RAYMOND MOUNTAIN WILDERNESS STUDY AREA
Wildlife is an important special feature in the area. The Thomas Fork watershed, which includes Huff and Raymond creeks, has been designated as an Area of Critical Environmental Concern. This area supports the Bear River Cutthroat trout and provides crucial winter habitat for moose, elk, mule deer and numerous other wildlife species. The scenic quality is outstanding due in part to the interaction of the mountainous landforms, geologic outcrops, diverse vegetation, open parks and waterways. Two waterways within the WSA have been recommended for inclusion in the National Wild & Scenic Rivers System: Huff Creek has scenic and fisheries values, and unique land and resource diversity; Raymond Creek has scenic, recreational, fisheries and wildlife values and unique land and resource diversity.
There are multiple opportunities for experiencing naturalness, solitude, primitive and unconfined recreation, and wilderness. The area is in the Sublette mountain range extremely rugged and ranges from an elevation of 6,250 feet in the drainage bottoms to 9,313 feet. The WSA contains numerous peaks, ridges, canyons, creeks and wildlife. The WSA contains 1,500 acres of Douglas-fir, 1,200 acres of subalpine fir and 1,700 acres of aspen, and is consequently important habitat for moose, deer, and elk. Motorized travel is expressly prohibited. Additionally, the WSA is closed to mineral entry, including gold panning.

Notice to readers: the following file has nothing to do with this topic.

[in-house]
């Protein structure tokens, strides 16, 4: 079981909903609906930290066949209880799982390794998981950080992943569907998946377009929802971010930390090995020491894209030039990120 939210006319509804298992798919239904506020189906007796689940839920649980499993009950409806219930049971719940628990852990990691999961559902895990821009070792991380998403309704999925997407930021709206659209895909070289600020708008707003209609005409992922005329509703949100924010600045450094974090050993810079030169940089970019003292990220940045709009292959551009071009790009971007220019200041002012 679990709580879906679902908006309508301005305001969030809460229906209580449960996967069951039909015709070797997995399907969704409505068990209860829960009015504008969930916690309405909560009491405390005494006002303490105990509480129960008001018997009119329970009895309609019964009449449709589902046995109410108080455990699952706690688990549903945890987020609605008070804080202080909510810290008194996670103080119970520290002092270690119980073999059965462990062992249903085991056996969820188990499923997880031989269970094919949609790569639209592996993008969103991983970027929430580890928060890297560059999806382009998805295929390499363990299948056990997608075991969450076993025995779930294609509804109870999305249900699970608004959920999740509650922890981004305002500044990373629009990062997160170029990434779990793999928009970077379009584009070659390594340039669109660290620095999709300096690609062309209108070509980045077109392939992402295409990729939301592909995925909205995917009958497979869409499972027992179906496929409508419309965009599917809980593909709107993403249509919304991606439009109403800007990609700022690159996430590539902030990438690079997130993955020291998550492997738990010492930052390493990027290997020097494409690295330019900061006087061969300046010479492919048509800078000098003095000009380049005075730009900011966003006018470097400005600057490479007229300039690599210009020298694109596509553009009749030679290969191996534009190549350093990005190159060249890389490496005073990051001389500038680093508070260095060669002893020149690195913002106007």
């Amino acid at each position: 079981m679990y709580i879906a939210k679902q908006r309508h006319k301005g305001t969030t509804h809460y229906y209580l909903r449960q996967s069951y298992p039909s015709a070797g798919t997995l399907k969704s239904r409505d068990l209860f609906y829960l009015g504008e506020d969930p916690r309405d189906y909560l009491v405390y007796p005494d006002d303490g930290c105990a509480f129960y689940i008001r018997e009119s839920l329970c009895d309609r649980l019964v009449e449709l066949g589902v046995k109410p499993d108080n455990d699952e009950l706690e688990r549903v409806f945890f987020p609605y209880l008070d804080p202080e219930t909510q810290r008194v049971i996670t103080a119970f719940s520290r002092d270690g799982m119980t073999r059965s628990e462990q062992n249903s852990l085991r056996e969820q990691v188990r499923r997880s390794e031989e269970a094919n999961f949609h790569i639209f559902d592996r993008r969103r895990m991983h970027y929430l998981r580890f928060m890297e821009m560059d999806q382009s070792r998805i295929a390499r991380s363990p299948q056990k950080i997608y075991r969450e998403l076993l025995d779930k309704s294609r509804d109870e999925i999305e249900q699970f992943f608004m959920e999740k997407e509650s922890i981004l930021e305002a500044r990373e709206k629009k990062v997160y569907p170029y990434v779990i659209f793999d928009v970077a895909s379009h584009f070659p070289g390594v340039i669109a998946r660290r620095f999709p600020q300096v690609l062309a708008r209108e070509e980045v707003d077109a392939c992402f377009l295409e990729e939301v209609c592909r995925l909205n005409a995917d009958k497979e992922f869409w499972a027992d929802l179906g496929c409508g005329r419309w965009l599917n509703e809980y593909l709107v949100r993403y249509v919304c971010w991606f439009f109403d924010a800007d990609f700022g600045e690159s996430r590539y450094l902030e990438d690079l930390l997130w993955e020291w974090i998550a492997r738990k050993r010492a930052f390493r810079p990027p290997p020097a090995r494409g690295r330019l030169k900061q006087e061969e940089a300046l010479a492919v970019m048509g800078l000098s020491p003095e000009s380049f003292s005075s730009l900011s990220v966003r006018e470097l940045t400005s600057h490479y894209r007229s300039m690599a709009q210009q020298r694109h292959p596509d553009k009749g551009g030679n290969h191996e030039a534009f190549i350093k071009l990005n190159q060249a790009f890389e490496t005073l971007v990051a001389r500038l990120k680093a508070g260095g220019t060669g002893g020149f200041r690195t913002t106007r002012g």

Access to wild lands inherently requires good navigational skills and four-wheel drive or high-clearance vehicles. Visitors should be prepared for adverse weather and road conditions. The WSAs in the BLM Field Office are primarily accessed by unnamed or unsigned two-track roads that in many cases may be difficult to find without sufficient navigational skills and equipment.
Wilderness Study Areas
WSAs are undeveloped federal lands that retain their primeval character and influence, without permanent improvements or human habitation, and are managed so as not to impair their suitability for preservation as wilderness. Backcountry recreation is a common use along with Leave no Trace Outdoor ethics. Please be advised these areas are restricted and do not allow for the use of motorized and mechanized equipment.